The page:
• Anne Alstott, Updating the Welfare State: Marriage, the Income Tax, and Social Security in the Age of the New Individualism, Tax L. Rev. (forthcoming, 2013) available at SSRN.
• Shari Motro, Preglimony, 63 Stan. L. Rev. 647 (2011).
The tax treatment of marriage, children, and the family unit has attracted increasing attention in the past few years. The most dramatic example is the same sex or “gay marriage” phenomenon, where academics—Patricia Cain and Anthony Infanti come particularly to mind—have frequently anticipated real-world developments. But taxation of heterosexual couples is stuck in a similar time warp, and scholars have been no less aggressive in trying to catch up.
Two authors in particular have done provocative work in this area. The first, Anne Alstott, has a long track record: her book “No Exit” describes the unique phenomenon that is motherhood and the need for tax, spending, and social policies to recognize that uniqueness. In a more recent article, “Updating the Welfare State: Marriage, The Income Tax, and Social Security in the Age of the New Individualism,” Alstott focuses specifically on the tax component. She argues that, because of the overall decline in marriage and the concentration of marriage among higher-income groups, it is no longer appropriate to organize the taxation of families around the existence of the marriage relationship. The most obvious implication is that joint returns should be repealed and replaced with separate, individual returns or (more ambitiously) with combined returns for households whether or not organized by marriage. The social security system would likewise be amended to replace spousal benefits with a system that emphasized caregiver relationships. Many additional portions of tax and nontax law would require similar adjustment: Alstott does not purport to provide a complete list but rather to focus attention on the paradigm shift from which these changes would flow.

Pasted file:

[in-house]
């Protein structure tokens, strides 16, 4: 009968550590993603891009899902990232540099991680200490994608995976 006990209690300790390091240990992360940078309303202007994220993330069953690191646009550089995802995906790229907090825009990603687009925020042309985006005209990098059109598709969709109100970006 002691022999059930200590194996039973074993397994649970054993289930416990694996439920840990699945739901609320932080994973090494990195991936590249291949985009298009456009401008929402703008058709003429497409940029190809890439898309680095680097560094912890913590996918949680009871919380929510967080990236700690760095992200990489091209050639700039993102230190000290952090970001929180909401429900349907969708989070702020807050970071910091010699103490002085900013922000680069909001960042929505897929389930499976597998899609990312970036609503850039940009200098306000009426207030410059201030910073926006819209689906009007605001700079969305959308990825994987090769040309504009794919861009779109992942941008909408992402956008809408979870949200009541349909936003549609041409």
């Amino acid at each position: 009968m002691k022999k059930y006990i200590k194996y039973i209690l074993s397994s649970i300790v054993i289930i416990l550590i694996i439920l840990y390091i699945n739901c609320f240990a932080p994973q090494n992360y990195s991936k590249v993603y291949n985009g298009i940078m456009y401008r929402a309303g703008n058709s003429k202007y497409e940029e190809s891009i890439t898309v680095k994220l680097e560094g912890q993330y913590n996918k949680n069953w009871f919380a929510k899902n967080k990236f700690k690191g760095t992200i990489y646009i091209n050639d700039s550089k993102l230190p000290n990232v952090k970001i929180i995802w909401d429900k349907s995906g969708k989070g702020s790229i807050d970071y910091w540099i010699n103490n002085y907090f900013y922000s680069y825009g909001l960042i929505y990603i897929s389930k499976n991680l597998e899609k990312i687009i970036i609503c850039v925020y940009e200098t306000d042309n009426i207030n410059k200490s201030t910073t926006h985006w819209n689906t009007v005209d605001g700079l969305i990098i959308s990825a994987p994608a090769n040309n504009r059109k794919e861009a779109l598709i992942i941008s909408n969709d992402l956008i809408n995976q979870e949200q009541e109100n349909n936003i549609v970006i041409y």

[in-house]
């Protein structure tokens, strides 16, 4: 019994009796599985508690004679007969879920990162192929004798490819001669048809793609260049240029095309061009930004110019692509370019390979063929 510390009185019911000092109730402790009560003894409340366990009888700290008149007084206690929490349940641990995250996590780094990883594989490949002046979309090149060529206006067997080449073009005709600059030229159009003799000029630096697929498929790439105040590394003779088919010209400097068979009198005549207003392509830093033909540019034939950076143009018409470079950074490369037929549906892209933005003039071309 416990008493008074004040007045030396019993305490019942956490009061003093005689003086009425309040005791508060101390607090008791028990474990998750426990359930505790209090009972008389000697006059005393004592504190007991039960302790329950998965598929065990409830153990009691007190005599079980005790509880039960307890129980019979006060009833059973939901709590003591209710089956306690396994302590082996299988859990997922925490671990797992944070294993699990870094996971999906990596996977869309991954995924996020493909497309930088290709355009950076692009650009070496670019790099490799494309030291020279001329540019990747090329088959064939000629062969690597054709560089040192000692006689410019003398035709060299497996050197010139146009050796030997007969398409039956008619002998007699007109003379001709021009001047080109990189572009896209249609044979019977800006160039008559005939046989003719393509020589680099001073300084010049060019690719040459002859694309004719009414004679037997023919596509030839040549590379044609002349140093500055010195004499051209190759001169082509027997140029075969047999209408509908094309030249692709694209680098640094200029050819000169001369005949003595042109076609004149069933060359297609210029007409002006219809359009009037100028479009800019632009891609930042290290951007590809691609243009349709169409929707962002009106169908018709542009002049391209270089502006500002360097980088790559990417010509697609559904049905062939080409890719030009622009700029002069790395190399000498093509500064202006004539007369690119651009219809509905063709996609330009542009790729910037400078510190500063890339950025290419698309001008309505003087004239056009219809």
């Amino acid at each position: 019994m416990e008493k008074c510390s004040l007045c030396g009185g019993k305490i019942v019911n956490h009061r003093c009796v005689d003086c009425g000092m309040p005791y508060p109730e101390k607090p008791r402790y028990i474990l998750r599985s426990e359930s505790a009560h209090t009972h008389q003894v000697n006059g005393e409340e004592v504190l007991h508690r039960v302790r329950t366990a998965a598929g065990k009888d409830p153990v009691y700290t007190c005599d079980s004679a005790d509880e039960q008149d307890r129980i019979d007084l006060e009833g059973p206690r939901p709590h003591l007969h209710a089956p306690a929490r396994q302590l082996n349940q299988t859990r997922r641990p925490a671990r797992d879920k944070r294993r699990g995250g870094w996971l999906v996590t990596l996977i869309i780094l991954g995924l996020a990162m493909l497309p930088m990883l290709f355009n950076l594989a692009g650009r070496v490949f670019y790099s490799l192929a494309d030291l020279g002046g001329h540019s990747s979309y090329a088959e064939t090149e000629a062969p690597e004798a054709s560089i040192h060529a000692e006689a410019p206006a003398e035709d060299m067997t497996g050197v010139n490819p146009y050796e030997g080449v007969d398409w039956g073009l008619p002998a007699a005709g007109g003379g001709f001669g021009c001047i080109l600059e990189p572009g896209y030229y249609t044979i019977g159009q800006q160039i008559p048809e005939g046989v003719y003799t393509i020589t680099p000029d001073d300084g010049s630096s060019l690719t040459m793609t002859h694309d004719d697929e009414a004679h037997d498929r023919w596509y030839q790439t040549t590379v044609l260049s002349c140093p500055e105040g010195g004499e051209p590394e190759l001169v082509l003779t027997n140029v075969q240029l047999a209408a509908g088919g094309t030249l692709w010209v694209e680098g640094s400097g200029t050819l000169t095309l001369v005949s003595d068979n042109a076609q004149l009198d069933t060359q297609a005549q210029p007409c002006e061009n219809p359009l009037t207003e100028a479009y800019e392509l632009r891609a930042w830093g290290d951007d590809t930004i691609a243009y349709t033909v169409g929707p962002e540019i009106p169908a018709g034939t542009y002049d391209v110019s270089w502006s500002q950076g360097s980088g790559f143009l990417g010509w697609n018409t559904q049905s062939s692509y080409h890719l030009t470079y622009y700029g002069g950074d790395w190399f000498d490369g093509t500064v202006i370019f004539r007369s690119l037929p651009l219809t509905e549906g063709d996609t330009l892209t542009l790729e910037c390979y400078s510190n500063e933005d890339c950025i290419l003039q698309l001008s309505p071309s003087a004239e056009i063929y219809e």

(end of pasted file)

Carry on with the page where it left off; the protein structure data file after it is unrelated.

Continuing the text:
If Alstott is concerned primarily with people who have children, Shari Motro is more immediately concerned with the process of making them. In an earlier article, “The Price of Pleasure,” Motro argued that men who impregnate unmarried lovers should have a legal responsibility toward the women they make pregnant as well as any potential offspring. In her article “Preglimony,” which appeared in the Stanford Law Review, Motro takes the somewhat softer position that—if men are not legally required to provide such support—the tax law should provide a deduction to those who agree voluntarily to do so. Combining tax and feminist analysis, she argues that such a system would both encourage responsible behavior and support a relational ethos in place of the individualist one that now governs (or is assumed to govern) nonmarital sexual activity. While recognizing that this function has traditionally been performed by marriage, Motro argues—convincingly, in my view—that many or even most lovers are likely to remain unmarried and the law should properly recognize this phenomenon.
There is no shortage of debatable points in Alstott’s or Motro’s papers. Conservatives may ask, if marriage is associated with so many benefits, do we really wish to punish rather than reward it? Skeptics may likewise ask if a small tax credit will be strong enough medicine to combat a more generalized form of social breakdown. Still, by addressing the issue of social change in intellectually honest terms—by breaking out of the sterile dichotomy of “married” and “single” to look at what is actually going on between men and women in the real world—both scholars have made an enormous and lasting contribution. It remains to be seen if the real world will keep up with them.